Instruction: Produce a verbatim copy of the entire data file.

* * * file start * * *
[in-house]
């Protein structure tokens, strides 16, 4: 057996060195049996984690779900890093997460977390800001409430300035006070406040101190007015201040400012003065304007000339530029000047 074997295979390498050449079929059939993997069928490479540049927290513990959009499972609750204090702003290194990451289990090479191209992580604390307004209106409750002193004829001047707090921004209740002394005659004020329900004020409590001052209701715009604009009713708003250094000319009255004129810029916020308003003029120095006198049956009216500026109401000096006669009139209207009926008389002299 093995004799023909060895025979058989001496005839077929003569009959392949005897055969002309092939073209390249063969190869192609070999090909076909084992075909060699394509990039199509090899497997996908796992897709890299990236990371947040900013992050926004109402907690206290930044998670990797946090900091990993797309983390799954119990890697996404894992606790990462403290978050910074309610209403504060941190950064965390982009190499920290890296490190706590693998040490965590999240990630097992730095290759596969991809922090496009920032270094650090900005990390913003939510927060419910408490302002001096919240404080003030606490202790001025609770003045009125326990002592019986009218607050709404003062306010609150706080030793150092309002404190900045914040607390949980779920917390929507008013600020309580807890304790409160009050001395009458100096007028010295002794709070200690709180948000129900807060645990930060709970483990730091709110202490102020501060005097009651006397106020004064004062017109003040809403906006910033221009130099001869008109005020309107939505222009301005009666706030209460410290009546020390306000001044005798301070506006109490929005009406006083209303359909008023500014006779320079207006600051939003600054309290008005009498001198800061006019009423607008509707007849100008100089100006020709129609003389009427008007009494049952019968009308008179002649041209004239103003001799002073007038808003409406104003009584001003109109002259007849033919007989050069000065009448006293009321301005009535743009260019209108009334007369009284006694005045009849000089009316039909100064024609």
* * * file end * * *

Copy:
[in-house]
């Protein structure tokens, strides 16, 4: 057996060195049996984690779900890093997460977390800001409430300035006070406040101190007015201040400012003065304007000339530029000047 074997295979390498050449079929059939993997069928490479540049927290513990959009499972609750204090702003290194990451289990090479191209992580604390307004209106409750002193004829001047707090921004209740002394005659004020329900004020409590001052209701715009604009009713708003250094000319009255004129810029916020308003003029120095006198049956009216500026109401000096006669009139209207009926008389002299 093995004799023909060895025979058989001496005839077929003569009959392949005897055969002309092939073209390249063969190869192609070999090909076909084992075909060699394509990039199509090899497997996908796992897709890299990236990371947040900013992050926004109402907690206290930044998670990797946090900091990993797309983390799954119990890697996404894992606790990462403290978050910074309610209403504060941190950064965390982009190499920290890296490190706590693998040490965590999240990630097992730095290759596969991809922090496009920032270094650090900005990390913003939510927060419910408490302002001096919240404080003030606490202790001025609770003045009125326990002592019986009218607050709404003062306010609150706080030793150092309002404190900045914040607390949980779920917390929507008013600020309580807890304790409160009050001395009458100096007028010295002794709070200690709180948000129900807060645990930060709970483990730091709110202490102020501060005097009651006397106020004064004062017109003040809403906006910033221009130099001869008109005020309107939505222009301005009666706030209460410290009546020390306000001044005798301070506006109490929005009406006083209303359909008023500014006779320079207006600051939003600054309290008005009498001198800061006019009423607008509707007849100008100089100006020709129609003389009427008007009494049952019968009308008179002649041209004239103003001799002073007038808003409406104003009584001003109109002259007849033919007989050069000065009448006293009321301005009535743009260019209108009334007369009284006694005045009849000089009316039909100064024609």